There is little doubt across the UK that the government’s infamous ‘Eat Out to Help Out’ scheme has been a runaway success. The latest treasury figures showed that the UK has cashed in big time. With diners eating their way through 100 million meals worth over £522 million in the four-week period.
Such a boost has the scheme provided, that many restaurants around the UK are now offering the same incentives throughout the month of September. There’s only one big difference: they are doing it on their own dime.
‘Eat Out to Help Out’ has served its purpose dutifully throughout the last month of summer. Making eating out accessible for all and increasing covers up and down the country. But, one can’t help but think, it’s a slippery slope for restaurant brands in the long term.
So, what is the collateral damage?
Discounting sets expectations
We all have that one thing we love to get for a discount. For some it’s Tuesday night movie tickets, others it’s their favourite chocolate. The problem with this is that no matter how much we love something, if we regularly pay one price for it (£7 movies / £2 chocolate), it’s the price we come to expect. The true price (£15 movies / £4 chocolate becomes much harder to stomach. Think of it as the ‘Groupon Effect’.
For the restaurant industry this is a scary and sobering proposition. A local brand that has clearly fallen into the trap of discounting long term is Pizza Express. I don’t always go to Pizza Express, but when I do, I’m definitely not paying full price. Despite being nearly £1.1bn in debt (an amount which accrued over £90m in interest in 2018) Pizza Express continues to steam ahead with heavy discounting. If restaurants continue to bank roll the ‘Eat Out to Help Out’, people will invariably start to expect a £10er off, or some kind of Pizza-Expressification, when they dine out. No matter how good the food.
Discounting puts price on a pedestal
Another of the biggest and most obvious disadvantages of discounting, is its focus on price, rather the benefits of the product, service or experience. This issue is particularly true for the hospitality industry, where the overall experience of a customer is the drawcard. By continuing to focus on discounts, restaurants are taking away from all the amazing things (food, ambiance, escapism) their restaurants offer.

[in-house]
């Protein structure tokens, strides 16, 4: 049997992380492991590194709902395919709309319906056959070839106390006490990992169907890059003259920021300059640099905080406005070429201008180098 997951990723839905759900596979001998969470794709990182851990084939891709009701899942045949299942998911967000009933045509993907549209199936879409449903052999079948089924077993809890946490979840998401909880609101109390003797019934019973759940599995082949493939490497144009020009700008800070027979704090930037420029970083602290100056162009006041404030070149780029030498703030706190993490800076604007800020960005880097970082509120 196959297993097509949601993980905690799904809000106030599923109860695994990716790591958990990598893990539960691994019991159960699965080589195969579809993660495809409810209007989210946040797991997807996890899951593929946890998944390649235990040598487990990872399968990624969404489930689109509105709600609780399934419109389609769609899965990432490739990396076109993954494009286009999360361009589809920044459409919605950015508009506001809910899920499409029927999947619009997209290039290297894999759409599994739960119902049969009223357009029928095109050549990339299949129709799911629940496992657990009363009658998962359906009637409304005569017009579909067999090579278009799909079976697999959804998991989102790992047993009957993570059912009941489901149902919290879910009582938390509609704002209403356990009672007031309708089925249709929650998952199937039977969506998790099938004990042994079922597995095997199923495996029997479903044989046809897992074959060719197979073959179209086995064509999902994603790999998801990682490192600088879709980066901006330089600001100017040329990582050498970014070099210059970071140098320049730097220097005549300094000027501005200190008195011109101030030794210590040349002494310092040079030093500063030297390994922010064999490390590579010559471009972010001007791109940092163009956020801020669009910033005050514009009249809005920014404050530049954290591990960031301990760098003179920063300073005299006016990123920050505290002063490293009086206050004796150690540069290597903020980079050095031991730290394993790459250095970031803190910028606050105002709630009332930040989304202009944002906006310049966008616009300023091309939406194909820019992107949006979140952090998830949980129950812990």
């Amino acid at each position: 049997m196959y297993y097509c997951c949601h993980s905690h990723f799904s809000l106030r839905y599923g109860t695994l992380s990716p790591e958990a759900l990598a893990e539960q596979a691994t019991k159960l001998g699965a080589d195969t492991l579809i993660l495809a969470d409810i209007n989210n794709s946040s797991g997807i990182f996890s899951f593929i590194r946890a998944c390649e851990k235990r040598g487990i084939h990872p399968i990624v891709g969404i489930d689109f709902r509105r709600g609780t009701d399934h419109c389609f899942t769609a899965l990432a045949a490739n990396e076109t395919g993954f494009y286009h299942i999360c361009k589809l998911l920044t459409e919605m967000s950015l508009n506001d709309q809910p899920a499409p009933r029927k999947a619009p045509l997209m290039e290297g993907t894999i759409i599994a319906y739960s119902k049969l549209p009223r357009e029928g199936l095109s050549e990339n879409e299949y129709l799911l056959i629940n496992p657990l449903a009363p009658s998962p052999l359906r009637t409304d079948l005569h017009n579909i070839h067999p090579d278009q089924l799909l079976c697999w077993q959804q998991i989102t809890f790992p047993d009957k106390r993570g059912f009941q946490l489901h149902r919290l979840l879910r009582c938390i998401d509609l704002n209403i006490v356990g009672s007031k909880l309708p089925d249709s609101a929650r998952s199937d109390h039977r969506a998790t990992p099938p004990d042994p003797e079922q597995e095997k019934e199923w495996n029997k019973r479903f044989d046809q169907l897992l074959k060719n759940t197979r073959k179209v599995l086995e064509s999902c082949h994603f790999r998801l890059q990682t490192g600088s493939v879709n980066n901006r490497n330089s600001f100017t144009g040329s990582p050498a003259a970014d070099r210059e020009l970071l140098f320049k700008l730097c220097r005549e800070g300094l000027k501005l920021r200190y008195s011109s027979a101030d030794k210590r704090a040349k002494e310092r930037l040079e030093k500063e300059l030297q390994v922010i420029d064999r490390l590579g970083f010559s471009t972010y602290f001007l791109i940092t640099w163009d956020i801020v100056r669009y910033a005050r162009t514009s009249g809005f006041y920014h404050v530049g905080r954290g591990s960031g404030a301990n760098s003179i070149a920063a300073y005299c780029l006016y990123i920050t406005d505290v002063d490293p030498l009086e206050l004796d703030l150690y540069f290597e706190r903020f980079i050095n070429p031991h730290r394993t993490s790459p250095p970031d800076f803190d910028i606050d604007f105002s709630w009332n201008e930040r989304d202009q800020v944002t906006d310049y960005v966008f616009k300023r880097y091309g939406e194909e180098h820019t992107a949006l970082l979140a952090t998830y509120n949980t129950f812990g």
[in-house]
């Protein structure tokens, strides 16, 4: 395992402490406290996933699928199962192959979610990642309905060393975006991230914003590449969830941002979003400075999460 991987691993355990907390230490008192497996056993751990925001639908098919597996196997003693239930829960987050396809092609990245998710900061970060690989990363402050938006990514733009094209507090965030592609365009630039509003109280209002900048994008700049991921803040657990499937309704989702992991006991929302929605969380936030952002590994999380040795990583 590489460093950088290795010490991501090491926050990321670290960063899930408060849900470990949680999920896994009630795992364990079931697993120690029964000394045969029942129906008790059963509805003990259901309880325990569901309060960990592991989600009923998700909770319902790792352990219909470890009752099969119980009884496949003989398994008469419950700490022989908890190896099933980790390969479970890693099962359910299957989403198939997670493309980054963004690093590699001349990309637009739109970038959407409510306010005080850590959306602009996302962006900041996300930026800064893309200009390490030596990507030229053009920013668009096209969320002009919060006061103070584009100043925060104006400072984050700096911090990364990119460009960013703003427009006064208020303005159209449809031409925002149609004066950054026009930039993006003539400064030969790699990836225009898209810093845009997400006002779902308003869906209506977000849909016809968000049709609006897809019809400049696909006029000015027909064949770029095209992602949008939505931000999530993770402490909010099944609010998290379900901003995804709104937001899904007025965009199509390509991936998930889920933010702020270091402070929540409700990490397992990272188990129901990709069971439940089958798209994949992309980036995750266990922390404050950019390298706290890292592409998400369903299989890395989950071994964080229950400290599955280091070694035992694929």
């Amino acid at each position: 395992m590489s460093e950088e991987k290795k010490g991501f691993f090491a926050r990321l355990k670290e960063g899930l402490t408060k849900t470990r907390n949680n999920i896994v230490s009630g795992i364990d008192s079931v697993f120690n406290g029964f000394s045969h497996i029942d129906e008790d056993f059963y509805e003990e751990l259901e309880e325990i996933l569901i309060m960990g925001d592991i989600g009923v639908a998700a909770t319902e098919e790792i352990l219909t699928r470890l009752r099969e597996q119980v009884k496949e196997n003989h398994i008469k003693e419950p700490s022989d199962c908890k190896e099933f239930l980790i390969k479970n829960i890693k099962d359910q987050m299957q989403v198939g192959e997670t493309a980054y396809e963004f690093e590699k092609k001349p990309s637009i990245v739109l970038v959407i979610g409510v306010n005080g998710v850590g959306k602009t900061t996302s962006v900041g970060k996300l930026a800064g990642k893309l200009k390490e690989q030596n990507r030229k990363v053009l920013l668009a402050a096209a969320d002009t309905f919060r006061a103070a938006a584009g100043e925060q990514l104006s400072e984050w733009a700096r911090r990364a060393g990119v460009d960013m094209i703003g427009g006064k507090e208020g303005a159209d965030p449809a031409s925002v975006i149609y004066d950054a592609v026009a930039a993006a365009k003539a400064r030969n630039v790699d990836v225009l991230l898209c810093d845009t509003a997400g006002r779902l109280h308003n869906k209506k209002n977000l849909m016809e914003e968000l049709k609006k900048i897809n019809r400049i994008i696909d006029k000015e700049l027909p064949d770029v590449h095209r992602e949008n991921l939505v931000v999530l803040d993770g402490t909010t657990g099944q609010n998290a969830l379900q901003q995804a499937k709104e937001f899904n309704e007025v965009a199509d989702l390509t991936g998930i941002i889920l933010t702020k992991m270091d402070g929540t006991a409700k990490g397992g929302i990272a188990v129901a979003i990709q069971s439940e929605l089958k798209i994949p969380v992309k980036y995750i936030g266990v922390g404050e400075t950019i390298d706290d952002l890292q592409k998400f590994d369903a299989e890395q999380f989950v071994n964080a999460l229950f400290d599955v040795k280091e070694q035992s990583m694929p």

In its most basic terms, the money saved, rather than food gained, gets more focus than it should. It’s the opposite of that menu without any prices. No prices? It must be amazing. Luxury fashion houses, such as Prada and Dior, are amongst the biggest proponents of this approach. As Daniel Airely argues, ‘price impacts our perceptions of quality’. Restaurants consistently discounting will end up paying the price.
But it’s not all doom and gloom. Discounting definitely has a role to play for restaurant brands moving forward and can be a powerful tool when used correctly.
Here’s three things to keep in mind:
- Draw people in with discounts then over deliver: discounting is designed to get people through the door. It’s then the brands responsibility to go above and beyond when people dine. This will ensure people are at least tempted to come back and pay full price the next time.
- Surprise discounts: at the end of the day we all like to feel special. Offering people a discount post meal is a certain way to build goodwill and bring people back.
- Provide discounts to your most loyal: People want to be appreciated. Positioning a discount as an earned reward makes your diners feel loved. We’ve all got loyalty cards lurking in the bottom of our wallets.
The ‘Eat Out to Help Out’ scheme has been a breath of fresh air in a stunted summer, but restaurant brands must be wary of discounting long term. Some sage advice from Alan Ries and Jack Trout - discounting is a drug. You continue to do it because the withdrawal symptoms are just too painful.
- Calvin Lyon, strategist at Publicis•Poke